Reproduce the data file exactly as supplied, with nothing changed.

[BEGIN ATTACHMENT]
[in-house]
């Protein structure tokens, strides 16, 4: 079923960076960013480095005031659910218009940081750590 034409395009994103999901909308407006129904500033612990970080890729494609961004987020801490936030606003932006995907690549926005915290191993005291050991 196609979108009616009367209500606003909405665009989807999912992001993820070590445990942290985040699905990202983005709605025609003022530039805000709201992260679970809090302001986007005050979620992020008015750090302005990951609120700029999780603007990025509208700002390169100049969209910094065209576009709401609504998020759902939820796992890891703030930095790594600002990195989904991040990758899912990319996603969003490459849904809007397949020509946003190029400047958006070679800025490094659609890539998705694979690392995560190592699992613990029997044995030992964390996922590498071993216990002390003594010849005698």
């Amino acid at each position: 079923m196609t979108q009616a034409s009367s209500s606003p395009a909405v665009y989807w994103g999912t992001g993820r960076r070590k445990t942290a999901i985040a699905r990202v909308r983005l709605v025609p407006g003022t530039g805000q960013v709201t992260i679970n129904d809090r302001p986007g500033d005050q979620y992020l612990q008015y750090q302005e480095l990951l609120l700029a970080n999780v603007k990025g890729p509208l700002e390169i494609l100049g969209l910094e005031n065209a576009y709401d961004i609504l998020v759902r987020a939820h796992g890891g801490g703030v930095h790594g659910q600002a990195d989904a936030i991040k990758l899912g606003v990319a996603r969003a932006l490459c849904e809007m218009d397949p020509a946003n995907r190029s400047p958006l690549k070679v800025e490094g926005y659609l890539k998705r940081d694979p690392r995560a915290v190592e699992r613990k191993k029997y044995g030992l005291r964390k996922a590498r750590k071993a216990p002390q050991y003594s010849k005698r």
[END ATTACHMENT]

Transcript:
[in-house]
């Protein structure tokens, strides 16, 4: 079923960076960013480095005031659910218009940081750590 034409395009994103999901909308407006129904500033612990970080890729494609961004987020801490936030606003932006995907690549926005915290191993005291050991 196609979108009616009367209500606003909405665009989807999912992001993820070590445990942290985040699905990202983005709605025609003022530039805000709201992260679970809090302001986007005050979620992020008015750090302005990951609120700029999780603007990025509208700002390169100049969209910094065209576009709401609504998020759902939820796992890891703030930095790594600002990195989904991040990758899912990319996603969003490459849904809007397949020509946003190029400047958006070679800025490094659609890539998705694979690392995560190592699992613990029997044995030992964390996922590498071993216990002390003594010849005698």
């Amino acid at each position: 079923m196609t979108q009616a034409s009367s209500s606003p395009a909405v665009y989807w994103g999912t992001g993820r960076r070590k445990t942290a999901i985040a699905r990202v909308r983005l709605v025609p407006g003022t530039g805000q960013v709201t992260i679970n129904d809090r302001p986007g500033d005050q979620y992020l612990q008015y750090q302005e480095l990951l609120l700029a970080n999780v603007k990025g890729p509208l700002e390169i494609l100049g969209l910094e005031n065209a576009y709401d961004i609504l998020v759902r987020a939820h796992g890891g801490g703030v930095h790594g659910q600002a990195d989904a936030i991040k990758l899912g606003v990319a996603r969003a932006l490459c849904e809007m218009d397949p020509a946003n995907r190029s400047p958006l690549k070679v800025e490094g926005y659609l890539k998705r940081d694979p690392r995560a915290v190592e699992r613990k191993k029997y044995g030992l005291r964390k996922a590498r750590k071993a216990p002390q050991y003594s010849k005698r």